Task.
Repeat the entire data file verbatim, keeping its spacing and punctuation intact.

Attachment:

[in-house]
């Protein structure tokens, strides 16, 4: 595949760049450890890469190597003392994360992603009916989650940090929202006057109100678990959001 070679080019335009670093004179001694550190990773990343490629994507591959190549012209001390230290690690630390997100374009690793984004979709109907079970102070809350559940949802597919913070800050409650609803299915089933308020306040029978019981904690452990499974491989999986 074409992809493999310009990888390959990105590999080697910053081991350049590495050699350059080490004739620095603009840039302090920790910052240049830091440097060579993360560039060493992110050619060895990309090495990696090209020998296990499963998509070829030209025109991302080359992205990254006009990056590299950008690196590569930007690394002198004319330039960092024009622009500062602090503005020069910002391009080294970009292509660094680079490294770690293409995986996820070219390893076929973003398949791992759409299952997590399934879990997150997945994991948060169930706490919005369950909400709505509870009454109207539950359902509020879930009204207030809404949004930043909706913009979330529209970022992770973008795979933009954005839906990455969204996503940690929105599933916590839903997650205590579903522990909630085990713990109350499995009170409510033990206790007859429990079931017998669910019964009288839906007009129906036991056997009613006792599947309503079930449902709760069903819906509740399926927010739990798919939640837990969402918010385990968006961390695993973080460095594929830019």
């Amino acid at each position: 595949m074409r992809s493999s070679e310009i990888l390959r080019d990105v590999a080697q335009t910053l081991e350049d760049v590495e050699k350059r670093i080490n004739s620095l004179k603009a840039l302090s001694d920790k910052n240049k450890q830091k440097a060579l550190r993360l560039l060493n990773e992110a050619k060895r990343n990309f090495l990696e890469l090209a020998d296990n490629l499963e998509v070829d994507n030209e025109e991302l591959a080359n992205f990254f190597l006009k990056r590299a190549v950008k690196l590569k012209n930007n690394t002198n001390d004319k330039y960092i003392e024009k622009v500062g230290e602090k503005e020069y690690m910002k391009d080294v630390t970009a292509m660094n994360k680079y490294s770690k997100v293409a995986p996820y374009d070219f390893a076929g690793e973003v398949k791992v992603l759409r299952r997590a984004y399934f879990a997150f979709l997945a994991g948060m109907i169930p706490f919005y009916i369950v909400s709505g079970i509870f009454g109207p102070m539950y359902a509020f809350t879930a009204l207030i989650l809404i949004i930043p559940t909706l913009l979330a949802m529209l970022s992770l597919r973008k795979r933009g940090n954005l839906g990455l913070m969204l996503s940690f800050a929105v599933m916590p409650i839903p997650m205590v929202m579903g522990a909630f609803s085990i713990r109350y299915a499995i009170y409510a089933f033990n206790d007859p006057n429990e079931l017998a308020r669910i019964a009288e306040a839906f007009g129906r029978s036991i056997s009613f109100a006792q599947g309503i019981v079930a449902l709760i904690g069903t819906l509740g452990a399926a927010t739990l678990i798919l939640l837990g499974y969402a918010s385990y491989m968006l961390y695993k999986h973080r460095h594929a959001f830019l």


[in-house]
């Protein structure tokens, strides 16, 4: 595949760049450890890469190597003392994360992603009916989650940090929202006057109100678990959001 070679080019335009670093004179001694550190990773990343490629994507591959190549012209001390230290690690630390997100374009690793984004979709109907079970102070809350559940949802597919913070800050409650609803299915089933308020306040029978019981904690452990499974491989999986 074409992809493999310009990888390959990105590999080697910053081991350049590495050699350059080490004739620095603009840039302090920790910052240049830091440097060579993360560039060493992110050619060895990309090495990696090209020998296990499963998509070829030209025109991302080359992205990254006009990056590299950008690196590569930007690394002198004319330039960092024009622009500062602090503005020069910002391009080294970009292509660094680079490294770690293409995986996820070219390893076929973003398949791992759409299952997590399934879990997150997945994991948060169930706490919005369950909400709505509870009454109207539950359902509020879930009204207030809404949004930043909706913009979330529209970022992770973008795979933009954005839906990455969204996503940690929105599933916590839903997650205590579903522990909630085990713990109350499995009170409510033990206790007859429990079931017998669910019964009288839906007009129906036991056997009613006792599947309503079930449902709760069903819906509740399926927010739990798919939640837990969402918010385990968006961390695993973080460095594929830019």
């Amino acid at each position: 595949m074409r992809s493999s070679e310009i990888l390959r080019d990105v590999a080697q335009t910053l081991e350049d760049v590495e050699k350059r670093i080490n004739s620095l004179k603009a840039l302090s001694d920790k910052n240049k450890q830091k440097a060579l550190r993360l560039l060493n990773e992110a050619k060895r990343n990309f090495l990696e890469l090209a020998d296990n490629l499963e998509v070829d994507n030209e025109e991302l591959a080359n992205f990254f190597l006009k990056r590299a190549v950008k690196l590569k012209n930007n690394t002198n001390d004319k330039y960092i003392e024009k622009v500062g230290e602090k503005e020069y690690m910002k391009d080294v630390t970009a292509m660094n994360k680079y490294s770690k997100v293409a995986p996820y374009d070219f390893a076929g690793e973003v398949k791992v992603l759409r299952r997590a984004y399934f879990a997150f979709l997945a994991g948060m109907i169930p706490f919005y009916i369950v909400s709505g079970i509870f009454g109207p102070m539950y359902a509020f809350t879930a009204l207030i989650l809404i949004i930043p559940t909706l913009l979330a949802m529209l970022s992770l597919r973008k795979r933009g940090n954005l839906g990455l913070m969204l996503s940690f800050a929105v599933m916590p409650i839903p997650m205590v929202m579903g522990a909630f609803s085990i713990r109350y299915a499995i009170y409510a089933f033990n206790d007859p006057n429990e079931l017998a308020r669910i019964a009288e306040a839906f007009g129906r029978s036991i056997s009613f109100a006792q599947g309503i019981v079930a449902l709760i904690g069903t819906l509740g452990a399926a927010t739990l678990i798919l939640l837990g499974y969402a918010s385990y491989m968006l961390y695993k999986h973080r460095h594929a959001f830019l």